Slide and shimmer, tentacles tight-wrapped
Around our gig’s hooks: Yanked from the water,
They spouted jets of ink, then pulsed and quivered
And faded to dead-white, their eyes, resigned and sober,
Opening wider and wider…Ten years more,
And will either of us remember
That ink sticky on our hands, the moon-glare
Rippling as we knelt underneath the pier
And scrubbed and scrubbed our hands in the dark water?
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- Day Room
His head rose like a torch in a tomb.
Banquet-style, as at a second Symposium,
The others lounged on couches or lay knocked out.
A net of shadows dangled from wire-meshed windows.
Buffeted there, there, some swam against currents
Or were swept off into underwater canyons.
Visitors, confusion streaming over them, speech
Foaming into eddies, words lolling like jetsam
On the lightless bottom, listened to the news
Of minds crammed in bodies: Here, all was stoic
Or hectic or unspeaking disconnection.
Moving shadows on the TV screen implied
A world out there, though a world more couth,
More uncouth? in four o’clock’s slushy freezing dark:
Plato’s cave loomed in semblance of the walls,
Only wasn’t it the cave as All, no outside
Not inside, nothing more real to go out into?
He peered far down to where dark swam up
From the depthless screen and hovered poised
Above dark-in-light: Sergeant Schultz kept repeating,
“I know nothing, nothing,” his funny-Nazi German accent
As he recoils from his ever sauve tormentor, the American
POW Colonel Hogan who threatens Schultz
With good-humored ruthlessness as bad as a mother
In a supermarket aisle cajoling her greedy-eyed child,
“Ah ah ah—remember the Russian front!”
—Poor Schultz’s accent making him more human in his terror,
Though only an actor acting his lines through
The canned laughter’s bacchic furor sweeping down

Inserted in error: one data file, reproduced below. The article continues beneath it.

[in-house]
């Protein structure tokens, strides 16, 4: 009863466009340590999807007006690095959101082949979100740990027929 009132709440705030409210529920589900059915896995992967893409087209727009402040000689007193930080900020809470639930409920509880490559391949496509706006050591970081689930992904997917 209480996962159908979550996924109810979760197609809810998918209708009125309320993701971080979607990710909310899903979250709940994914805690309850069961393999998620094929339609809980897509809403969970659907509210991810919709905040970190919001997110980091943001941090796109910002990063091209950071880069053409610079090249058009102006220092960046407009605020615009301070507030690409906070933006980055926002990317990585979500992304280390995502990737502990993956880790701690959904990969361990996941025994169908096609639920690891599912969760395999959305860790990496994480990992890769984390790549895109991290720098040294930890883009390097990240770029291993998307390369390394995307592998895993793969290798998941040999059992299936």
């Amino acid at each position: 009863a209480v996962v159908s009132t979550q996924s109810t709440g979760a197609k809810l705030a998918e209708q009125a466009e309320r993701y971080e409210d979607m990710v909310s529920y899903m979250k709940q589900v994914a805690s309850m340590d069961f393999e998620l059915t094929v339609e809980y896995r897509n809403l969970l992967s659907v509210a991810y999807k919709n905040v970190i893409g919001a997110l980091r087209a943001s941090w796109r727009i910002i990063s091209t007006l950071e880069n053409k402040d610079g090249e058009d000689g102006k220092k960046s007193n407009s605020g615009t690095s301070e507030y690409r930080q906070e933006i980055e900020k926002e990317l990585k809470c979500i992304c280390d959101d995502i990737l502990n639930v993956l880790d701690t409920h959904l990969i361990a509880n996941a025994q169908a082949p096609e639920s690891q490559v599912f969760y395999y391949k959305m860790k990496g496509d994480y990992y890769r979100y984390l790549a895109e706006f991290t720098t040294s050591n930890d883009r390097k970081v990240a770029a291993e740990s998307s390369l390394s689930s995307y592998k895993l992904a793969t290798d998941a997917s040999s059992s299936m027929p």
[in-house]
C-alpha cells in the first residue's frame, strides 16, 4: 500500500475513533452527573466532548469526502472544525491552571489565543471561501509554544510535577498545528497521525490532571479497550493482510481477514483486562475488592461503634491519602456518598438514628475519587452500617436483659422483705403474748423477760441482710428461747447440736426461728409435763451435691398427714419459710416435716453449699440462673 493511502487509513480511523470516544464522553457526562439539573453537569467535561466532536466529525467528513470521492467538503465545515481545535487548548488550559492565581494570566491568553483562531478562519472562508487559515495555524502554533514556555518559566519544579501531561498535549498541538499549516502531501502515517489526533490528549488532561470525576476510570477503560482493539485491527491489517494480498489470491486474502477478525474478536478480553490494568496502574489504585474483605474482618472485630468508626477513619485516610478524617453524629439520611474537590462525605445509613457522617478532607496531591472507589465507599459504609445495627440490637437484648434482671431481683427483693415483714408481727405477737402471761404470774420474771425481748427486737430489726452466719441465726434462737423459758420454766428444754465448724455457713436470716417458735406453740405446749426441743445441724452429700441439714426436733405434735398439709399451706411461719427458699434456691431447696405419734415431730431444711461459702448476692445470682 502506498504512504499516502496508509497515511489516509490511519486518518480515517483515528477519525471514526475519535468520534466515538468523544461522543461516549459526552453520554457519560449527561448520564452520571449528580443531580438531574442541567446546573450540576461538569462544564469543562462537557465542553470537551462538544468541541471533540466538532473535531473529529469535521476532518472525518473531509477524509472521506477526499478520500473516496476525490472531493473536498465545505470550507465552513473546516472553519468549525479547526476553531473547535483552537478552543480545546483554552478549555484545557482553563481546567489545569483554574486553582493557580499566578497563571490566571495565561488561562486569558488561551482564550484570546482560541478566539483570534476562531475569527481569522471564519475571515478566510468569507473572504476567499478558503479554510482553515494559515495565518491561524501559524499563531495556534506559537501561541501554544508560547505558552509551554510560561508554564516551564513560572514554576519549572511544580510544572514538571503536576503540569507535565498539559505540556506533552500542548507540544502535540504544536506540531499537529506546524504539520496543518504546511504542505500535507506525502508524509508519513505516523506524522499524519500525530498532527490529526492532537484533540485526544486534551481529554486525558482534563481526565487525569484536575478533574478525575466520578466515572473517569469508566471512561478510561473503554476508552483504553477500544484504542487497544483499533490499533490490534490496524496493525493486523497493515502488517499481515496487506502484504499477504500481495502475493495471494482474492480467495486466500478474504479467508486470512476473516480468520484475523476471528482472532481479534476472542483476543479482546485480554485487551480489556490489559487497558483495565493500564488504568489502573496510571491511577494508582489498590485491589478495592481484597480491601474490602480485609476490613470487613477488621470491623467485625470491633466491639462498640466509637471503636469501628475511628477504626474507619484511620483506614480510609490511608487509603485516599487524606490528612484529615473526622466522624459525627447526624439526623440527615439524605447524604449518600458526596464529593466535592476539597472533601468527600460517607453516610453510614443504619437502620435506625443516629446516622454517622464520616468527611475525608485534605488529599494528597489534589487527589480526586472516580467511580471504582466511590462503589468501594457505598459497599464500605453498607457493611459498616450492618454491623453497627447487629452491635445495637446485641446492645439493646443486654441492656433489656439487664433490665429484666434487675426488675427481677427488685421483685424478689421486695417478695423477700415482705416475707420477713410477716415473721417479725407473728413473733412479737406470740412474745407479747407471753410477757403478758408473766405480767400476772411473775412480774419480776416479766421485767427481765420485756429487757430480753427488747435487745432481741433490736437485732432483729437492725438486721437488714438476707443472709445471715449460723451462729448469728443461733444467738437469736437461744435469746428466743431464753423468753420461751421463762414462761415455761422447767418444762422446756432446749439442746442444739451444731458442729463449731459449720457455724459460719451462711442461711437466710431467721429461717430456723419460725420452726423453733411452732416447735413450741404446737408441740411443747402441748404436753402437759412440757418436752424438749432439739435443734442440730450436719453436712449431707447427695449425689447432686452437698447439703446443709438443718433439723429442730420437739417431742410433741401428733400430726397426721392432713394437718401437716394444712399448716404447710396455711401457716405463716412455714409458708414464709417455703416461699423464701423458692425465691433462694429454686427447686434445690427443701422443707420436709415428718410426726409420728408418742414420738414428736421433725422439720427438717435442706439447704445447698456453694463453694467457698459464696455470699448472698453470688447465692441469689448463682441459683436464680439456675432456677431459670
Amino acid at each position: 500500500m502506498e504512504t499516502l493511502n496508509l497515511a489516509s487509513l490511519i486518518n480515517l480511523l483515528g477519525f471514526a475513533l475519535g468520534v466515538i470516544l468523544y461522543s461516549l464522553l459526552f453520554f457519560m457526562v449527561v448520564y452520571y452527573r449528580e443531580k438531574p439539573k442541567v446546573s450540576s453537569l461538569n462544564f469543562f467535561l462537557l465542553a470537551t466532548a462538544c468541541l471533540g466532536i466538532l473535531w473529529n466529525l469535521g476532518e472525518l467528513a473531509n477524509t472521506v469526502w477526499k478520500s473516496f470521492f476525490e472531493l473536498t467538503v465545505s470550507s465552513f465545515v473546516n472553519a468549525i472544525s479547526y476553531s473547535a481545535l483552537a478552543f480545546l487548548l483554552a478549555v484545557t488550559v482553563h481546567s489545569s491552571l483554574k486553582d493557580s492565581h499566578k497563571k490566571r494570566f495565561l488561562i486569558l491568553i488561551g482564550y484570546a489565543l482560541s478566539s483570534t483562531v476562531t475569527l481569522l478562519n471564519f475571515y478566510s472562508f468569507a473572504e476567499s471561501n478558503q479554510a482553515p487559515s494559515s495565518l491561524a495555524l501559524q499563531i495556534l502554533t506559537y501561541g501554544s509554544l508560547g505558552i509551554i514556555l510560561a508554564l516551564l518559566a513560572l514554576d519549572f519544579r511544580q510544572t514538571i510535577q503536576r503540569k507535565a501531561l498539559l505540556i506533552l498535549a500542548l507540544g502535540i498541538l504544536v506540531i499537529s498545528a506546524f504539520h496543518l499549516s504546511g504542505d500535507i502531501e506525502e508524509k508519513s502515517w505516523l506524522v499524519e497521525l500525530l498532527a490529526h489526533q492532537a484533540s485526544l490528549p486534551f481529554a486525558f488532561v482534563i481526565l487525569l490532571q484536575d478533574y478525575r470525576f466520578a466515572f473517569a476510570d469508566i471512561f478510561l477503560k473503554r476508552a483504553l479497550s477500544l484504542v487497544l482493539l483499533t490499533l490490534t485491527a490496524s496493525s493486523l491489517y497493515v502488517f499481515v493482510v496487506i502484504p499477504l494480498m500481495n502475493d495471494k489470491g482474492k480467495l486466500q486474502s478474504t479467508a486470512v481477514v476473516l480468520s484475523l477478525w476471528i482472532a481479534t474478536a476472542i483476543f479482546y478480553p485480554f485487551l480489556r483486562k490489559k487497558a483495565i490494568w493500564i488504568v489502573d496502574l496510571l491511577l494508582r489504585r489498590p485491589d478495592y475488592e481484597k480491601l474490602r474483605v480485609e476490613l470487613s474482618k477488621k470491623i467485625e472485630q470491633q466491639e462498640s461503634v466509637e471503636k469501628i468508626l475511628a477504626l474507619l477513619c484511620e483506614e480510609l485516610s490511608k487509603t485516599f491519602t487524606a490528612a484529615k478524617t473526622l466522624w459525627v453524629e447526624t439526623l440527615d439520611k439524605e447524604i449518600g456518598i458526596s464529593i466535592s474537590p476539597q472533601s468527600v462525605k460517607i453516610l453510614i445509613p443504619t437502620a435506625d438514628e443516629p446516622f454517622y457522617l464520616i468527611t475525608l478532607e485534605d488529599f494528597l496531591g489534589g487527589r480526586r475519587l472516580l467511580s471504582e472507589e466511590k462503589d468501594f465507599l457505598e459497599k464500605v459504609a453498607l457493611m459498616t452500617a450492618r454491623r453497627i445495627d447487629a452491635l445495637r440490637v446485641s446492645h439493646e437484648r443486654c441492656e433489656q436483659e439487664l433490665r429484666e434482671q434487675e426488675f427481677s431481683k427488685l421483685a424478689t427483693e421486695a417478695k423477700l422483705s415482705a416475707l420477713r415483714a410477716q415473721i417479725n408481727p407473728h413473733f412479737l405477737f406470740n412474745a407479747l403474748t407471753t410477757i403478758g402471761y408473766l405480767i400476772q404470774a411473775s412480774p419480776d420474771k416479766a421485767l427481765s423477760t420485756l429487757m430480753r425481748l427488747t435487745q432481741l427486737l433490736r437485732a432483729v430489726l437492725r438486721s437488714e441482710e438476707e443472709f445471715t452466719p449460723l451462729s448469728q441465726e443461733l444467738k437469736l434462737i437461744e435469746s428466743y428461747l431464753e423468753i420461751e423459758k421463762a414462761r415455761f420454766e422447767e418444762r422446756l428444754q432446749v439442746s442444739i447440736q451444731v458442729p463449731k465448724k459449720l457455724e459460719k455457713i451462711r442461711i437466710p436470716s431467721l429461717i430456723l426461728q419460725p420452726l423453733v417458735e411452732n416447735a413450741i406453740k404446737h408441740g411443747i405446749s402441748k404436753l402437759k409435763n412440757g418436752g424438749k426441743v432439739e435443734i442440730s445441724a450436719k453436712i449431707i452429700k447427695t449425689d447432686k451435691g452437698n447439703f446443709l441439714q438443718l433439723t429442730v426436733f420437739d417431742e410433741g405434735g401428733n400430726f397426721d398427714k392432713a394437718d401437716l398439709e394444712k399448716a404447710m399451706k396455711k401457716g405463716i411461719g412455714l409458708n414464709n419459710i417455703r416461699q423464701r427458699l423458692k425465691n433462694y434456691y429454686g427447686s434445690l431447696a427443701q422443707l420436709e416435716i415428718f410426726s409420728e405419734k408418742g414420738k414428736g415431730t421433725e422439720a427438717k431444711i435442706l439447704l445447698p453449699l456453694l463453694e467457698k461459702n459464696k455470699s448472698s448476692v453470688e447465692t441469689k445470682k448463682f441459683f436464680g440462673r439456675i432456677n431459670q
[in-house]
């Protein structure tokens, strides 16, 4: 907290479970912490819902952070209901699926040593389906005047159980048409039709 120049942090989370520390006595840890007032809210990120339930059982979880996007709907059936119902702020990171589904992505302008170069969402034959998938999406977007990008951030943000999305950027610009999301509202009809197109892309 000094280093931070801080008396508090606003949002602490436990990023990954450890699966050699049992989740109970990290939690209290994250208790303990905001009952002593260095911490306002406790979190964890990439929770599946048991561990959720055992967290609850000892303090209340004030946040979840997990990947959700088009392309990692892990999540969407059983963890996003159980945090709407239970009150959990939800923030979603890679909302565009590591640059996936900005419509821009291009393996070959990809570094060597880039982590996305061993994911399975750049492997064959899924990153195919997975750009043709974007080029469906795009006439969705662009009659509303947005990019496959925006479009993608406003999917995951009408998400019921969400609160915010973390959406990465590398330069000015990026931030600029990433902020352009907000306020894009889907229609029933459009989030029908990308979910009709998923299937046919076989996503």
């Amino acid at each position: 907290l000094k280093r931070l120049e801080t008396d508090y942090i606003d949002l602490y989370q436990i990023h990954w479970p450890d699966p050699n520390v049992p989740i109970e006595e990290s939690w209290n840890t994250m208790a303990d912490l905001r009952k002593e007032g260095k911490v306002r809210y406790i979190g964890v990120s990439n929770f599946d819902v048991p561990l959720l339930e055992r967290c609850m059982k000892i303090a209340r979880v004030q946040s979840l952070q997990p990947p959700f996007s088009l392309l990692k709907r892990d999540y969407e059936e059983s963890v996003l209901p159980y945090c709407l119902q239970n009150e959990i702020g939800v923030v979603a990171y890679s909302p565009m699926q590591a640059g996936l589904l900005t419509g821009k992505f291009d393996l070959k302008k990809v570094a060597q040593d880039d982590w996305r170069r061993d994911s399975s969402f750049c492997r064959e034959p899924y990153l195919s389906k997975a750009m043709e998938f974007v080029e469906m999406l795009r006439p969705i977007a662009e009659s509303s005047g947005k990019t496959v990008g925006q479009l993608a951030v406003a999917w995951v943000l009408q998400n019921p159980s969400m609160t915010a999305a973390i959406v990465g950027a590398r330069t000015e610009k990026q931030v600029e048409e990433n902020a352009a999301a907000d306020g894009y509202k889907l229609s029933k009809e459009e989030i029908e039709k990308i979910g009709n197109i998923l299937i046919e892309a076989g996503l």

The corridor to die in murmurs of slippers shushing.
Cast yourself in it, imagine having to say those lines,
Not just now, but always, eternity a chaos
Of laugh-track frenzy more demonic than funny,
Reruns of Hogan haunted by the actor
Who acts Hogan’s lines, his real-life orgies
Before a secret camera ending in his Glogotha,
His infamy to be bludgeoned and found wrapped
Naked in a shower curtain that hangs
In the mind like the cave’s walls turning outside
Inside outside inside no end or difference inside out
—The almost see-through membrane of a world gone flat:
He hunches forward to change the channel.
Muttering something to Schultz’s “I know nothing, nothing,”
A grim joke maybe, “Ain’t that the truth…” though really,
Who could know what words he was or wasn’t
Answering, who can hear above the roar of
Earth moving under him, trying to throw him off
As he clings to the sofa hurtling through space!
And as he clings, the screen slowly opens and fans out wide
Around the National Broadcasting Corporation peacock
Waving its plumes, flaming blues, greens, radiant vermilions,
Brilliance of the seasons, late-morning pastels
Easy and restful for the brain and eye,
Sempiternal hues Atlantis rose up and sank back into.